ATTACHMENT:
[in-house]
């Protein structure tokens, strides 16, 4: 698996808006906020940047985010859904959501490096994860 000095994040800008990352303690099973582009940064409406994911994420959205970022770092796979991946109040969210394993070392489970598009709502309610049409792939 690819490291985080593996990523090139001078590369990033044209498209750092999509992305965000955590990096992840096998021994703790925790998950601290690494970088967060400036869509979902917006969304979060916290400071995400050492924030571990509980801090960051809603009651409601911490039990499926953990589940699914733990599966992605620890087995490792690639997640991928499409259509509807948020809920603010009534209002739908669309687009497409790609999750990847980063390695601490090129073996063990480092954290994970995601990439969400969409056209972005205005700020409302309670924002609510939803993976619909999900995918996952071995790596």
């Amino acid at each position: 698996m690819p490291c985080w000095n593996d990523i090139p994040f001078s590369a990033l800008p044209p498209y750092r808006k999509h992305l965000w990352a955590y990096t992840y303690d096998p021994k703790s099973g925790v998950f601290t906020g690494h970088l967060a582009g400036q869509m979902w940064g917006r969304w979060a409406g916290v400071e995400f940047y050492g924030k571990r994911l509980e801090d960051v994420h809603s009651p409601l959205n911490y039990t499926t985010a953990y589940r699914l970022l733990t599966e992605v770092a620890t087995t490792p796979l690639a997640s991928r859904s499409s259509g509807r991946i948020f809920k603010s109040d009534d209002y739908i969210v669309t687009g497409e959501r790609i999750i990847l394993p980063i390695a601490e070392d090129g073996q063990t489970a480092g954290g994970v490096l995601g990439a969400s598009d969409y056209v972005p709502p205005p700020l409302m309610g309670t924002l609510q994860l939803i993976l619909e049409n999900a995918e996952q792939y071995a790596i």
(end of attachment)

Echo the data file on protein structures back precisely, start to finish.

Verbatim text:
[in-house]
């Protein structure tokens, strides 16, 4: 698996808006906020940047985010859904959501490096994860 000095994040800008990352303690099973582009940064409406994911994420959205970022770092796979991946109040969210394993070392489970598009709502309610049409792939 690819490291985080593996990523090139001078590369990033044209498209750092999509992305965000955590990096992840096998021994703790925790998950601290690494970088967060400036869509979902917006969304979060916290400071995400050492924030571990509980801090960051809603009651409601911490039990499926953990589940699914733990599966992605620890087995490792690639997640991928499409259509509807948020809920603010009534209002739908669309687009497409790609999750990847980063390695601490090129073996063990480092954290994970995601990439969400969409056209972005205005700020409302309670924002609510939803993976619909999900995918996952071995790596």
């Amino acid at each position: 698996m690819p490291c985080w000095n593996d990523i090139p994040f001078s590369a990033l800008p044209p498209y750092r808006k999509h992305l965000w990352a955590y990096t992840y303690d096998p021994k703790s099973g925790v998950f601290t906020g690494h970088l967060a582009g400036q869509m979902w940064g917006r969304w979060a409406g916290v400071e995400f940047y050492g924030k571990r994911l509980e801090d960051v994420h809603s009651p409601l959205n911490y039990t499926t985010a953990y589940r699914l970022l733990t599966e992605v770092a620890t087995t490792p796979l690639a997640s991928r859904s499409s259509g509807r991946i948020f809920k603010s109040d009534d209002y739908i969210v669309t687009g497409e959501r790609i999750i990847l394993p980063i390695a601490e070392d090129g073996q063990t489970a480092g954290g994970v490096l995601g990439a969400s598009d969409y056209v972005p709502p205005p700020l409302m309610g309670t924002l609510q994860l939803i993976l619909e049409n999900a995918e996952q792939y071995a790596i």